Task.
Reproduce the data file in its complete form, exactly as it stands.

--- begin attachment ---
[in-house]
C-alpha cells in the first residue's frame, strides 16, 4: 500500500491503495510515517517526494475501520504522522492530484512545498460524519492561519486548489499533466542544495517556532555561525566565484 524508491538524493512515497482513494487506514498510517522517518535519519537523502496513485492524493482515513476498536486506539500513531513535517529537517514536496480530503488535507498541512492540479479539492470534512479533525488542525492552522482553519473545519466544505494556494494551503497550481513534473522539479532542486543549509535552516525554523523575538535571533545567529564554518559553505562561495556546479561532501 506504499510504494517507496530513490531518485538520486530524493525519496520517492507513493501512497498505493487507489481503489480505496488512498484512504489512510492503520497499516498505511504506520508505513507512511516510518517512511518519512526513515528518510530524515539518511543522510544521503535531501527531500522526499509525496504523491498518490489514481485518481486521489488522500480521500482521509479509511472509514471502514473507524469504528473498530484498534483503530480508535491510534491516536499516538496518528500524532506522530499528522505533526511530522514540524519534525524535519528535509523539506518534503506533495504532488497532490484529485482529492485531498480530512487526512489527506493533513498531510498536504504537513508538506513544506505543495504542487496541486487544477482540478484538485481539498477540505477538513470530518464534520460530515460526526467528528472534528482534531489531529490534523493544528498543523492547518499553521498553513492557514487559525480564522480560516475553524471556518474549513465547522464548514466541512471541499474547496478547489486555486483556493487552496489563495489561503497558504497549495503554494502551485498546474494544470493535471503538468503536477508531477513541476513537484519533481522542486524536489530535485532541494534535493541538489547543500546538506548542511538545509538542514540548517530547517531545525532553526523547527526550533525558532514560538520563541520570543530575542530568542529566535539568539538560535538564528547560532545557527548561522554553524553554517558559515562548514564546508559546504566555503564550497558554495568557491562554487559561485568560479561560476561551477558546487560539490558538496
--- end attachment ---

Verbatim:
[in-house]
C-alpha cells in the first residue's frame, strides 16, 4: 500500500491503495510515517517526494475501520504522522492530484512545498460524519492561519486548489499533466542544495517556532555561525566565484 524508491538524493512515497482513494487506514498510517522517518535519519537523502496513485492524493482515513476498536486506539500513531513535517529537517514536496480530503488535507498541512492540479479539492470534512479533525488542525492552522482553519473545519466544505494556494494551503497550481513534473522539479532542486543549509535552516525554523523575538535571533545567529564554518559553505562561495556546479561532501 506504499510504494517507496530513490531518485538520486530524493525519496520517492507513493501512497498505493487507489481503489480505496488512498484512504489512510492503520497499516498505511504506520508505513507512511516510518517512511518519512526513515528518510530524515539518511543522510544521503535531501527531500522526499509525496504523491498518490489514481485518481486521489488522500480521500482521509479509511472509514471502514473507524469504528473498530484498534483503530480508535491510534491516536499516538496518528500524532506522530499528522505533526511530522514540524519534525524535519528535509523539506518534503506533495504532488497532490484529485482529492485531498480530512487526512489527506493533513498531510498536504504537513508538506513544506505543495504542487496541486487544477482540478484538485481539498477540505477538513470530518464534520460530515460526526467528528472534528482534531489531529490534523493544528498543523492547518499553521498553513492557514487559525480564522480560516475553524471556518474549513465547522464548514466541512471541499474547496478547489486555486483556493487552496489563495489561503497558504497549495503554494502551485498546474494544470493535471503538468503536477508531477513541476513537484519533481522542486524536489530535485532541494534535493541538489547543500546538506548542511538545509538542514540548517530547517531545525532553526523547527526550533525558532514560538520563541520570543530575542530568542529566535539568539538560535538564528547560532545557527548561522554553524553554517558559515562548514564546508559546504566555503564550497558554495568557491562554487559561485568560479561560476561551477558546487560539490558538496